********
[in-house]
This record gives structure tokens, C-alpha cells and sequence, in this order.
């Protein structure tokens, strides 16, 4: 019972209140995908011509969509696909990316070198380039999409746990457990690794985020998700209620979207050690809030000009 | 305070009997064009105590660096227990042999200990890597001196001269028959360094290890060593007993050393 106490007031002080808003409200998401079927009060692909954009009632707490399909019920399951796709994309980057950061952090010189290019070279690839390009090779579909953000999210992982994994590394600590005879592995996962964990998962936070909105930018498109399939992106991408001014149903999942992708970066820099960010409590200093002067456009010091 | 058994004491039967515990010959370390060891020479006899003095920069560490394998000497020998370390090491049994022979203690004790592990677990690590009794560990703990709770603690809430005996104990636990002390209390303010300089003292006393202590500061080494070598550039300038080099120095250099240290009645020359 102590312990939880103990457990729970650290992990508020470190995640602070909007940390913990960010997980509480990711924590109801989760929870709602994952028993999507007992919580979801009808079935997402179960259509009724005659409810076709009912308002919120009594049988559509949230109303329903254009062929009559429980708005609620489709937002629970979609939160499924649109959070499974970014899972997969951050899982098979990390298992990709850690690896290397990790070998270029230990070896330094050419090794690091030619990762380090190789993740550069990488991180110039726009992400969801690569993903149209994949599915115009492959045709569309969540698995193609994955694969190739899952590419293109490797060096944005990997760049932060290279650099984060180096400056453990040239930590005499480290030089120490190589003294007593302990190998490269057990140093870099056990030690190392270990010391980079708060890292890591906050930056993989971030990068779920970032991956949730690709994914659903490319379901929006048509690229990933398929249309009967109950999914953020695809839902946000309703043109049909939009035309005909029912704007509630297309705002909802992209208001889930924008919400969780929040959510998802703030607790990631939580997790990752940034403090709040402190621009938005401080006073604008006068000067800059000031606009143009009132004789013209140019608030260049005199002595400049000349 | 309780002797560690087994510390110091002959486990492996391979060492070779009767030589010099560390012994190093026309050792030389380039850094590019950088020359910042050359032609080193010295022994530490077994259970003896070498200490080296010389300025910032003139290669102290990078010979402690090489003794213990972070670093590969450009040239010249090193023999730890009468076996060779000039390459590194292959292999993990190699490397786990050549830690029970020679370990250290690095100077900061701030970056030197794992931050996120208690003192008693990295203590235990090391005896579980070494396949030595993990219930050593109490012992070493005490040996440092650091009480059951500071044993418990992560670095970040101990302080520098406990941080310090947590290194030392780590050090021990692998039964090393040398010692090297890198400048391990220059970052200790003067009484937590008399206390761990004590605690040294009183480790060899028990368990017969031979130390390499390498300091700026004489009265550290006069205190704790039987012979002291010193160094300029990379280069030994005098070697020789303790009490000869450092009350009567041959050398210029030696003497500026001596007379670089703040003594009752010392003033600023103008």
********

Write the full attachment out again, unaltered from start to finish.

[in-house]
This record gives structure tokens, C-alpha cells and sequence, in this order.
């Protein structure tokens, strides 16, 4: 019972209140995908011509969509696909990316070198380039999409746990457990690794985020998700209620979207050690809030000009 | 305070009997064009105590660096227990042999200990890597001196001269028959360094290890060593007993050393 106490007031002080808003409200998401079927009060692909954009009632707490399909019920399951796709994309980057950061952090010189290019070279690839390009090779579909953000999210992982994994590394600590005879592995996962964990998962936070909105930018498109399939992106991408001014149903999942992708970066820099960010409590200093002067456009010091 | 058994004491039967515990010959370390060891020479006899003095920069560490394998000497020998370390090491049994022979203690004790592990677990690590009794560990703990709770603690809430005996104990636990002390209390303010300089003292006393202590500061080494070598550039300038080099120095250099240290009645020359 102590312990939880103990457990729970650290992990508020470190995640602070909007940390913990960010997980509480990711924590109801989760929870709602994952028993999507007992919580979801009808079935997402179960259509009724005659409810076709009912308002919120009594049988559509949230109303329903254009062929009559429980708005609620489709937002629970979609939160499924649109959070499974970014899972997969951050899982098979990390298992990709850690690896290397990790070998270029230990070896330094050419090794690091030619990762380090190789993740550069990488991180110039726009992400969801690569993903149209994949599915115009492959045709569309969540698995193609994955694969190739899952590419293109490797060096944005990997760049932060290279650099984060180096400056453990040239930590005499480290030089120490190589003294007593302990190998490269057990140093870099056990030690190392270990010391980079708060890292890591906050930056993989971030990068779920970032991956949730690709994914659903490319379901929006048509690229990933398929249309009967109950999914953020695809839902946000309703043109049909939009035309005909029912704007509630297309705002909802992209208001889930924008919400969780929040959510998802703030607790990631939580997790990752940034403090709040402190621009938005401080006073604008006068000067800059000031606009143009009132004789013209140019608030260049005199002595400049000349 | 309780002797560690087994510390110091002959486990492996391979060492070779009767030589010099560390012994190093026309050792030389380039850094590019950088020359910042050359032609080193010295022994530490077994259970003896070498200490080296010389300025910032003139290669102290990078010979402690090489003794213990972070670093590969450009040239010249090193023999730890009468076996060779000039390459590194292959292999993990190699490397786990050549830690029970020679370990250290690095100077900061701030970056030197794992931050996120208690003192008693990295203590235990090391005896579980070494396949030595993990219930050593109490012992070493005490040996440092650091009480059951500071044993418990992560670095970040101990302080520098406990941080310090947590290194030392780590050090021990692998039964090393040398010692090297890198400048391990220059970052200790003067009484937590008399206390761990004590605690040294009183480790060899028990368990017969031979130390390499390498300091700026004489009265550290006069205190704790039987012979002291010193160094300029990379280069030994005098070697020789303790009490000869450092009350009567041959050398210029030696003497500026001596007379670089703040003594009752010392003033600023103008």